Reflecting on Vulnerable….

What does the word vulnerable mean to you? It seems like a word that has gone out of fashion. Instead of being vulnerable, we are stressed, overwhelmed, or anxious. In the past two years, we probably have been all three at once. Or perhaps we were all just vulnerable.

For months I have spent my morning meditations contemplating this lovely photo by my friend Betsey of a hydrangea, a mix of near perfect periwinkle blossoms and mottled lilac petals. Difficult memories kept creeping in and I kept batting them away. The most persistent memory was of my mother’s last days almost thirty years ago. Perhaps it takes that long to make any sense of it at all. Perhaps it never will make sense in the way the world understands sense.

My mother passed away in a burn unit due to a severe allergic reaction to experimental chemotherapy. She had been diagnosed with lymphoma three years earlier. The first round of chemo had provided us with a year of good life. Then the cancer returned again, this time with a vengeance. Each tumor seemed to react differently, with the latest chemo shrinking one tumor while barely phasing the others. Soon we were on to chemo cocktails, but mixing what worked for each tumor alone did little when combined. Before long she ended up without any FDA approved options. The doctors offered her an experimental chemo and she took it. I recall the huge argument my parents had over this treatment. My mother wanted to try it. My father felt it wasn’t worth the risk. In the end, she told him it was her body and he respected her wishes.

Up until then, I truly thought I knew what it meant to be vulnerable. I had no clue. My mother had the courage to open herself up to a huge risk in hopes of a huge reward. She took that risk knowing full well it might just kill her. That brand of vulnerability is only possible with great strength of will and courage, day in, day out. You have to live with the path you have chosen.

Here’s the toughest part. We all became vulnerable. My father, my sisters, my aunt, my cousin, her friends. My husband and I were newly married and living in California while my mother was in New Jersey. On chemo days I would startle when the phone rang, often letting voicemail pick up the call. Then as the days and weeks went on, it seemed the gamble might be working and I began to relax. The call I did take was my father telling me to come home because my mother was dying in the burn unit.

What I see in this flower is all of us during that time. By the grace of God, each of us had near perfect, beautiful moments, times where we were able to carry the weight of our own struggles along with those of others. Then in the blink of an eye, it would switch. Whoever had been strong would crumble and was in turn carried, held, comforted. We got through it together by accepting each other for who we really were. You can only be that strong if you open your heart, warts and all, trusting that you will be safe and whole. Those few weeks were both horrible and wonderful, simultaneously the most  terrifying and the safest I have ever been. It was the making of my new marriage.

Make time today to be open to those you love. Listen with the ears of your heart. Look with the eyes of your soul. Refrain from complicated responses or plans. Offer simple comforts like a cup of tea or favorite snack. You don’t need to be perfect to help another. You just need to be willing to try. Be vulnerable to be safe. Allow them to hear and see the genuine you, as only then can others know how to truly comfort and heal you. And always remember, on those days when it all seems too much, something as simple as a flower can offer a window into the whole world of comfort and care.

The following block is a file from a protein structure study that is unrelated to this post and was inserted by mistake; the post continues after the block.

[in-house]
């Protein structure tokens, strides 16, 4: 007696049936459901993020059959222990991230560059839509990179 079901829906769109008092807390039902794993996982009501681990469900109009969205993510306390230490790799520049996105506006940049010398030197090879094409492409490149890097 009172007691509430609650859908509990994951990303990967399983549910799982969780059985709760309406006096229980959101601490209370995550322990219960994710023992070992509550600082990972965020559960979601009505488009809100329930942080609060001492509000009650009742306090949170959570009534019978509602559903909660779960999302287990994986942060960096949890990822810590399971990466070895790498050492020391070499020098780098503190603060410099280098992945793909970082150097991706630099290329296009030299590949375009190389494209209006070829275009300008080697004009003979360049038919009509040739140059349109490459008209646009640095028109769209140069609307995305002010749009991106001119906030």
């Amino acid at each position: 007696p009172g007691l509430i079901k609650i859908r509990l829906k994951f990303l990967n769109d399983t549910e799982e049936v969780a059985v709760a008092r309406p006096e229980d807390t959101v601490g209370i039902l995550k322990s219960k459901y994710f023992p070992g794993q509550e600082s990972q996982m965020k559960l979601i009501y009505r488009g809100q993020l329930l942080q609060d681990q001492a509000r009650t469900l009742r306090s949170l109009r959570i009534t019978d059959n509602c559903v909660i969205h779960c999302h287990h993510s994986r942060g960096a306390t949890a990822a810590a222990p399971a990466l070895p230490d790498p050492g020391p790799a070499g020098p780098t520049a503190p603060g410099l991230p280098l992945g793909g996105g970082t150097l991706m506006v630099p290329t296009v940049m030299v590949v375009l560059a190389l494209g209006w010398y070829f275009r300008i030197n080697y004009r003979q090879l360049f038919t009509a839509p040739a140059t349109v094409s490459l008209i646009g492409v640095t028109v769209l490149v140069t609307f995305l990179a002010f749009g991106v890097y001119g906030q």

Text by Connie Chintall ©2022, All Rights Reserved

Photo of ‘Nifty Fifty Hydrangea’ in Hammonton, NJ by Betsey Karl©2021, used with her permission, All Rights Reserved.

Reflecting on Fractured….

Underneath it All by Buck 20181004Crisp, clear mornings make for perfect football weather and a welcome relief from the endless rain and oppressive heat of this past summer. Yet I find myself stuck in a funk, grieving for my father who passed away ten years ago this month. He led a full life and died at ninety in our home, so it isn’t about him at all. I can’t say he was cheated or taken too soon. It’s me that feels the loss so keenly this month. It’s when life brings burdens that I cannot relieve that I miss my father the most. Two of those I love dearly are facing health crises, dealing with pain and uncertainty. I feel helpless to make a difference, except to sit and pray. Before you ask, both of these friends would jump to say those prayers make a difference. I firmly believe in the power of prayer yet the suffering in the interim is sometimes more than I can begin to fathom. Yet I persevere, knowing that God has provided a healing for them both. I believe because I have experienced such healing myself, again and again. I may seem put together and wise, but underneath it all, there are fractures that run deep. I say I am fractured not broken, the word more often used in hymns and sermons. The bones all remain in place. They still hold me up and carry me around, but there are days when I can feel each and every crack. Yet God shines through my words and actions most when I reach out in my own weakness. I surrender to the wideness in God’s mercy, letting go of my own limited understanding and trusting this is not the end of the story. I pray and wait, ponder and mull, choosing my words carefully. Sometimes I pray for God’s words rather than my own, because I have no words at all. Often I pray with my breath, reaching out to God as I breathe out, receiving blessing and protection for those in need of prayer as I breathe in. So where does my father enter into all this? His silly laugh would cut through all this serious nonsense and break the tension, or he would tell a story that would make a memory so vivid you would think you were there all over again. He would lift me out of the moment so I could gain more perspective and carry on. Make time today to lift another up in prayer. Ask how you can help make a difference. Trust God to make up the difference when you fall short. Tell a story that brings back a happy memory or make a new memory. Most of all, offer up your fractures, allowing God’s light to shine through the cracks in your heart and soul. Text by Connie Chintall ©2018, art entitled ‘Underneath It All’ by David Buckwalter©2018, incorporating art by Leigh Hooper, used with their permission, All Rights Reserved. To see more of David’s work, go to https://www.buckwalterphotographyva.com/